FDA Approves Single-Dose Emend for Injection for CINV

The approval is primarily based on the phase 3 MK-0517-031 study, in which adding single-dose Emend for injection induced a complete response in nearly 80 percent of patients receiving MEC.

The FDA approved single-dose Emend for injection (fosaprepitant dimeglumine) in combination with other antiemetic agents for the prevention of delayed chemotherapy-induced nausea and vomiting (CINV) following moderately emetogenic chemotherapy (MEC), according to Merck, the developer of the drug.

The approval is primarily based on the phase 3 MK-0517-031 study, in which adding single-dose Emend for injection to ondansetron and dexamethasone induced a complete response (CR) during the delayed phase (25 -120 hours after treatment initiation) in nearly 80 percent of patients receiving MEC. The CR rate with Emend for injection was about 15 percent higher than the rate with ondansetron and dexamethasone alone.

“Despite significant advances in supportive care, nausea and vomiting has remained a challenge for many cancer patients undergoing moderately emetogenic chemotherapy and has historically required multiday antiemetic therapy,” Stuart Green, vice president of Clinical Research at Merck Research Laboratories, said in a statement. “Today’s approval of an expanded indication for Emend for injection means that physicians now have a new single-dose intravenous option, combined with other antivomiting medicines, for the prevention of delayed nausea and vomiting in these patients.”

In the pivotal, randomized double-blind MK-0517-031 trial, 1000 patients receiving MEC were randomized in a one-to-one ratio to Emend for injection as a single IV infusion combined with ondansetron and dexamethasone (502 patients) or the control regimen of ondansetron and dexamethasone alone (498 patients). On day 1, patients received 150 mg of Emend for injection or placebo, along with ondansetron and dexamethasone. Patients in the control arm received ondansetron on days 2 and 3.

Patients were scheduled to receive IV treatment with at least one MEC agent when beginning treatment. Overall, baseline characteristics were well balanced between the two study arms. The majority of patients were female, Caucasian, and aged 50 years or older.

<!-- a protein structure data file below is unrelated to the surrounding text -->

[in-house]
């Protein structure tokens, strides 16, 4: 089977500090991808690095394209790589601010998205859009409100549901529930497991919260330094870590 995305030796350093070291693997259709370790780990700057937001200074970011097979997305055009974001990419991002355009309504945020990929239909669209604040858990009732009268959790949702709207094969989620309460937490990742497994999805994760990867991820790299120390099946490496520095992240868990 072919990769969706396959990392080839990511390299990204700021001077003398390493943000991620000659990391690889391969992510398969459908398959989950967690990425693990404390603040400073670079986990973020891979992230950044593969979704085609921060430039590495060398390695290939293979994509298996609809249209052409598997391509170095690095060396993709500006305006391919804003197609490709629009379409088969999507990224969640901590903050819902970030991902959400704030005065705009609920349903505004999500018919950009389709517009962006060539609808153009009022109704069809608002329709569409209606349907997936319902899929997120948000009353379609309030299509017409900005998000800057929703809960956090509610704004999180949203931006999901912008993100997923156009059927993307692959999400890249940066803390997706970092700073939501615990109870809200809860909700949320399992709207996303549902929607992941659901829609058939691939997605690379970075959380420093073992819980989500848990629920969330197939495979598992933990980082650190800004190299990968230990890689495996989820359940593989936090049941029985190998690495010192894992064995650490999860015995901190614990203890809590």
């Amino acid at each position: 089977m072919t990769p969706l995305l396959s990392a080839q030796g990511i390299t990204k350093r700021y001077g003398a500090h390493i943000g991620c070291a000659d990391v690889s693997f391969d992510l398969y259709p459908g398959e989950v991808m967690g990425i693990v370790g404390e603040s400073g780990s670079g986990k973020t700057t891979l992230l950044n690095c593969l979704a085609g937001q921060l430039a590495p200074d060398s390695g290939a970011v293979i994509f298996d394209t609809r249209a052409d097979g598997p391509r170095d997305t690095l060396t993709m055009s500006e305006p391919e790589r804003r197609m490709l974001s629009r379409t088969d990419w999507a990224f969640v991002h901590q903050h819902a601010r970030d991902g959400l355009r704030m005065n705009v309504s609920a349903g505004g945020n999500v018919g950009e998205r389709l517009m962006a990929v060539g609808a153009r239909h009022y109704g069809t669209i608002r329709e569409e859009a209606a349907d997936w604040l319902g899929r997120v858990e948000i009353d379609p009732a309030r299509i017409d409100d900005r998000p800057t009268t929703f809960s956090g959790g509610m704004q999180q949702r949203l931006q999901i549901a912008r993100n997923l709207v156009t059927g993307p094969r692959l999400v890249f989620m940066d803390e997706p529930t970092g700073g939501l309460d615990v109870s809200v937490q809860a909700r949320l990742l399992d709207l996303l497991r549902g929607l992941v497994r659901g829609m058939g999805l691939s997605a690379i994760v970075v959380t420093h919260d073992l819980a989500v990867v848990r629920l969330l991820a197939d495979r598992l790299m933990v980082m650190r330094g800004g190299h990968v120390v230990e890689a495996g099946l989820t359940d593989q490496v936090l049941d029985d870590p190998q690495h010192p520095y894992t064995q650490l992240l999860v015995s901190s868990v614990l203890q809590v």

The primary endpoint was complete response (no vomiting and no use of rescue therapy) in the delayed phase. Secondary endpoints included CR in the overall (0 to 120 hours after starting MEC) and acute (0 to 24 hours after starting MEC) phases, and no vomiting in the overall phase.

In the delayed phase, patients in the Emend for injection arm had a 78.9 percent CR rate compared with 68.5 percent in the control arm. The CR rate was also significantly improved in the overall phase. However, in the acute phase, there was not a significant CR rate improvement at 93.2 percent versus 91.0 percent, respectively.

In the overall phase, the rate of individuals with no vomiting was 82.7 percent in the Emend for injection arm versus 72.9 percent in the control arm. The rate of patients without significant nausea was also improved with Emend for injection at 83.2 percent versus 77.9 percent with ondansetron and dexamethasone alone.

The safety profiles were similar between the Emend for injection and control arms. All-grade adverse events were reported in 8.5 percent and 9.1 percent of the Emend for injection and control arms, respectively. There were no reported cases of severe infusion-site pain, erythema, or induration. Three patients receiving Emend for injection had infusion-site thrombophlebitis compared with no patients in the control regimen.

The most frequently occurring adverse events in the Emend for injection versus the control arm were fatigue (15 percent vs 13 percent), diarrhea (13 percent vs 11 percent), neutropenia (8 percent vs 7 percent), asthenia (4 percent vs 3 percent), anemia (3 percent vs 2 percent), peripheral neuropathy (3 percent vs 2 percent), leukopenia (2 percent vs 1 percent), dyspepsia (2 percent vs 1 percent), urinary tract infection (2 percent vs 1 percent), and pain in extremity (2 percent vs 1 percent).

Emend for injection is an IV prodrug of the oral agent aprepitant, an NK1 receptor antagonist. When injected, Emend for injection rapidly converts to aprepitant.

In 2008, the FDA initially approved Emend for injection as part of a three-day combination regimen with other antiemetic agents for the prevention of acute and delayed CINV following MEC or highly emetogenic chemotherapy. The original approved regimen included 115 mg of Emend for injection on day 1 and 80 mg of aprepitant on days 2 and 3, along with a corticosteroid and a 5-HT3 antagonist.

Weinstein C, Jordan K, Green SA, et al. Single-dose fosaprepitant for the prevention of chemotherapy-induced nausea and vomiting associated with moderately emetogenic chemotherapy: results of a randomized, double-blind phase III trial. Ann Oncol. 2016;27(1):172-178.